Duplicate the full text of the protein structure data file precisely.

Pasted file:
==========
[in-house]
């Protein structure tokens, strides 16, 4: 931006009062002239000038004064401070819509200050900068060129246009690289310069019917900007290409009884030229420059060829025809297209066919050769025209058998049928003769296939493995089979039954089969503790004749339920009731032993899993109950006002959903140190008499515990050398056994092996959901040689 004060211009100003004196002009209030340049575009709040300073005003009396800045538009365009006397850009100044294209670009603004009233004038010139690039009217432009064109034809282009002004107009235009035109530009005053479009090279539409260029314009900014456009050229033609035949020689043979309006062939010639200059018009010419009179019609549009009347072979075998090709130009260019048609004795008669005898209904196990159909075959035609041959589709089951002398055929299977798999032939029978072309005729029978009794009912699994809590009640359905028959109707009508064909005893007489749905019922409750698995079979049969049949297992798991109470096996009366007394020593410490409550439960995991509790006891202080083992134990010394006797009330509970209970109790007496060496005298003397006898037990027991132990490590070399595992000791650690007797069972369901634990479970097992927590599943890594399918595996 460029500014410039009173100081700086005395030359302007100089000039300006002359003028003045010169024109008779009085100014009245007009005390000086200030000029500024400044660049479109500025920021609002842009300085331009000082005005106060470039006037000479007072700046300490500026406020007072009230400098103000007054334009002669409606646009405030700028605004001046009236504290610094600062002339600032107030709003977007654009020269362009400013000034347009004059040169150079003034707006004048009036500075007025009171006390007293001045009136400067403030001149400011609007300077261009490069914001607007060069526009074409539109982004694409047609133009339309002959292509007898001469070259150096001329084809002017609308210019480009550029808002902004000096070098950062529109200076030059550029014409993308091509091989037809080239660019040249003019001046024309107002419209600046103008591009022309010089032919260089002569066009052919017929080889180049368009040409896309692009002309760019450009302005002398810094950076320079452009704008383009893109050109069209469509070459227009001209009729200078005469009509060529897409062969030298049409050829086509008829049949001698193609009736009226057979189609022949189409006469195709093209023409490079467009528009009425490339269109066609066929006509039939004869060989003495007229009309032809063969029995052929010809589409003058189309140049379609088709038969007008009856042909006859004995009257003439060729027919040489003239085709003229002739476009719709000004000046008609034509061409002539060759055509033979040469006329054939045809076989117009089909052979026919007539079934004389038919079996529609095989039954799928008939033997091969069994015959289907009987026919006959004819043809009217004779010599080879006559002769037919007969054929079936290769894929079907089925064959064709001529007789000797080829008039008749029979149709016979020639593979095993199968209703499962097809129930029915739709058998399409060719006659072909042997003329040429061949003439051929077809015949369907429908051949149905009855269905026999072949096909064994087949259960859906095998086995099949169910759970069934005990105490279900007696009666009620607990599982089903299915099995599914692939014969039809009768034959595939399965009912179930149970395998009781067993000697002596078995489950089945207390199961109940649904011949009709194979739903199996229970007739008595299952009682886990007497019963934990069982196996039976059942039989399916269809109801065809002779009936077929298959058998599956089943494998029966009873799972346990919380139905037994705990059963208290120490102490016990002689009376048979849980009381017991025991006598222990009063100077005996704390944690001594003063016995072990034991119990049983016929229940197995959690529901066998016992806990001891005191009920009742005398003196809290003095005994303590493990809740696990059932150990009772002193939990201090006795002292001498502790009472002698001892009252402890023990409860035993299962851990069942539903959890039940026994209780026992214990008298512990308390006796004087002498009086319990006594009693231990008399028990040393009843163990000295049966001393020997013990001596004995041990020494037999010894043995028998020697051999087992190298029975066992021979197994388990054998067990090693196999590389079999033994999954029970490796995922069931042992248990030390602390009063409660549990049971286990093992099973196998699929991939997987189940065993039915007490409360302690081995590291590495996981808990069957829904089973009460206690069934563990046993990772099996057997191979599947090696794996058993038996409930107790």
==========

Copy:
[in-house]
């Protein structure tokens, strides 16, 4: 931006009062002239000038004064401070819509200050900068060129246009690289310069019917900007290409009884030229420059060829025809297209066919050769025209058998049928003769296939493995089979039954089969503790004749339920009731032993899993109950006002959903140190008499515990050398056994092996959901040689 004060211009100003004196002009209030340049575009709040300073005003009396800045538009365009006397850009100044294209670009603004009233004038010139690039009217432009064109034809282009002004107009235009035109530009005053479009090279539409260029314009900014456009050229033609035949020689043979309006062939010639200059018009010419009179019609549009009347072979075998090709130009260019048609004795008669005898209904196990159909075959035609041959589709089951002398055929299977798999032939029978072309005729029978009794009912699994809590009640359905028959109707009508064909005893007489749905019922409750698995079979049969049949297992798991109470096996009366007394020593410490409550439960995991509790006891202080083992134990010394006797009330509970209970109790007496060496005298003397006898037990027991132990490590070399595992000791650690007797069972369901634990479970097992927590599943890594399918595996 460029500014410039009173100081700086005395030359302007100089000039300006002359003028003045010169024109008779009085100014009245007009005390000086200030000029500024400044660049479109500025920021609002842009300085331009000082005005106060470039006037000479007072700046300490500026406020007072009230400098103000007054334009002669409606646009405030700028605004001046009236504290610094600062002339600032107030709003977007654009020269362009400013000034347009004059040169150079003034707006004048009036500075007025009171006390007293001045009136400067403030001149400011609007300077261009490069914001607007060069526009074409539109982004694409047609133009339309002959292509007898001469070259150096001329084809002017609308210019480009550029808002902004000096070098950062529109200076030059550029014409993308091509091989037809080239660019040249003019001046024309107002419209600046103008591009022309010089032919260089002569066009052919017929080889180049368009040409896309692009002309760019450009302005002398810094950076320079452009704008383009893109050109069209469509070459227009001209009729200078005469009509060529897409062969030298049409050829086509008829049949001698193609009736009226057979189609022949189409006469195709093209023409490079467009528009009425490339269109066609066929006509039939004869060989003495007229009309032809063969029995052929010809589409003058189309140049379609088709038969007008009856042909006859004995009257003439060729027919040489003239085709003229002739476009719709000004000046008609034509061409002539060759055509033979040469006329054939045809076989117009089909052979026919007539079934004389038919079996529609095989039954799928008939033997091969069994015959289907009987026919006959004819043809009217004779010599080879006559002769037919007969054929079936290769894929079907089925064959064709001529007789000797080829008039008749029979149709016979020639593979095993199968209703499962097809129930029915739709058998399409060719006659072909042997003329040429061949003439051929077809015949369907429908051949149905009855269905026999072949096909064994087949259960859906095998086995099949169910759970069934005990105490279900007696009666009620607990599982089903299915099995599914692939014969039809009768034959595939399965009912179930149970395998009781067993000697002596078995489950089945207390199961109940649904011949009709194979739903199996229970007739008595299952009682886990007497019963934990069982196996039976059942039989399916269809109801065809002779009936077929298959058998599956089943494998029966009873799972346990919380139905037994705990059963208290120490102490016990002689009376048979849980009381017991025991006598222990009063100077005996704390944690001594003063016995072990034991119990049983016929229940197995959690529901066998016992806990001891005191009920009742005398003196809290003095005994303590493990809740696990059932150990009772002193939990201090006795002292001498502790009472002698001892009252402890023990409860035993299962851990069942539903959890039940026994209780026992214990008298512990308390006796004087002498009086319990006594009693231990008399028990040393009843163990000295049966001393020997013990001596004995041990020494037999010894043995028998020697051999087992190298029975066992021979197994388990054998067990090693196999590389079999033994999954029970490796995922069931042992248990030390602390009063409660549990049971286990093992099973196998699929991939997987189940065993039915007490409360302690081995590291590495996981808990069957829904089973009460206690069934563990046993990772099996057997191979599947090696794996058993038996409930107790």